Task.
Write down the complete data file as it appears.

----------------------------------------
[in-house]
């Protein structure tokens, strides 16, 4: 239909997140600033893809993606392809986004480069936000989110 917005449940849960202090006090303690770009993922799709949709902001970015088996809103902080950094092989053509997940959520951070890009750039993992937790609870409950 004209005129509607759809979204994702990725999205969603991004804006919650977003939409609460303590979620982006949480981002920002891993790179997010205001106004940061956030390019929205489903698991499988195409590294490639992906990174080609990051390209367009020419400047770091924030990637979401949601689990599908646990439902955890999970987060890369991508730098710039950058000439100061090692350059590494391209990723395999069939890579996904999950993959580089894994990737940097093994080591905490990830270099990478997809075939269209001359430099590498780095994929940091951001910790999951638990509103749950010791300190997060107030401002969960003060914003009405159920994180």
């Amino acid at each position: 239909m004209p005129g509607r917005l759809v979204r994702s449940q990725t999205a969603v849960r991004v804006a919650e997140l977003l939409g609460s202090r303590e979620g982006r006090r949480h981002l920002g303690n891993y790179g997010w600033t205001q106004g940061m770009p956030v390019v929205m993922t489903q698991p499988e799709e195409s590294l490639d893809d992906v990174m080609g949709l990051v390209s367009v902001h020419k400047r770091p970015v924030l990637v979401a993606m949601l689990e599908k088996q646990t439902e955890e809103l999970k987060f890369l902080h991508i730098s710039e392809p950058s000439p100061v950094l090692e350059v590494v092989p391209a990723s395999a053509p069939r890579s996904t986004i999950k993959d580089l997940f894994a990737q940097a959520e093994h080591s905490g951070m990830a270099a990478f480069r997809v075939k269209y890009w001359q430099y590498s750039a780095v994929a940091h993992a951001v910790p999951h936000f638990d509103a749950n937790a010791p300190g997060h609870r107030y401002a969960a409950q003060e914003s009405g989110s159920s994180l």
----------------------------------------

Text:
[in-house]
């Protein structure tokens, strides 16, 4: 239909997140600033893809993606392809986004480069936000989110 917005449940849960202090006090303690770009993922799709949709902001970015088996809103902080950094092989053509997940959520951070890009750039993992937790609870409950 004209005129509607759809979204994702990725999205969603991004804006919650977003939409609460303590979620982006949480981002920002891993790179997010205001106004940061956030390019929205489903698991499988195409590294490639992906990174080609990051390209367009020419400047770091924030990637979401949601689990599908646990439902955890999970987060890369991508730098710039950058000439100061090692350059590494391209990723395999069939890579996904999950993959580089894994990737940097093994080591905490990830270099990478997809075939269209001359430099590498780095994929940091951001910790999951638990509103749950010791300190997060107030401002969960003060914003009405159920994180």
């Amino acid at each position: 239909m004209p005129g509607r917005l759809v979204r994702s449940q990725t999205a969603v849960r991004v804006a919650e997140l977003l939409g609460s202090r303590e979620g982006r006090r949480h981002l920002g303690n891993y790179g997010w600033t205001q106004g940061m770009p956030v390019v929205m993922t489903q698991p499988e799709e195409s590294l490639d893809d992906v990174m080609g949709l990051v390209s367009v902001h020419k400047r770091p970015v924030l990637v979401a993606m949601l689990e599908k088996q646990t439902e955890e809103l999970k987060f890369l902080h991508i730098s710039e392809p950058s000439p100061v950094l090692e350059v590494v092989p391209a990723s395999a053509p069939r890579s996904t986004i999950k993959d580089l997940f894994a990737q940097a959520e093994h080591s905490g951070m990830a270099a990478f480069r997809v075939k269209y890009w001359q430099y590498s750039a780095v994929a940091h993992a951001v910790p999951h936000f638990d509103a749950n937790a010791p300190g997060h609870r107030y401002a969960a409950q003060e914003s009405g989110s159920s994180l």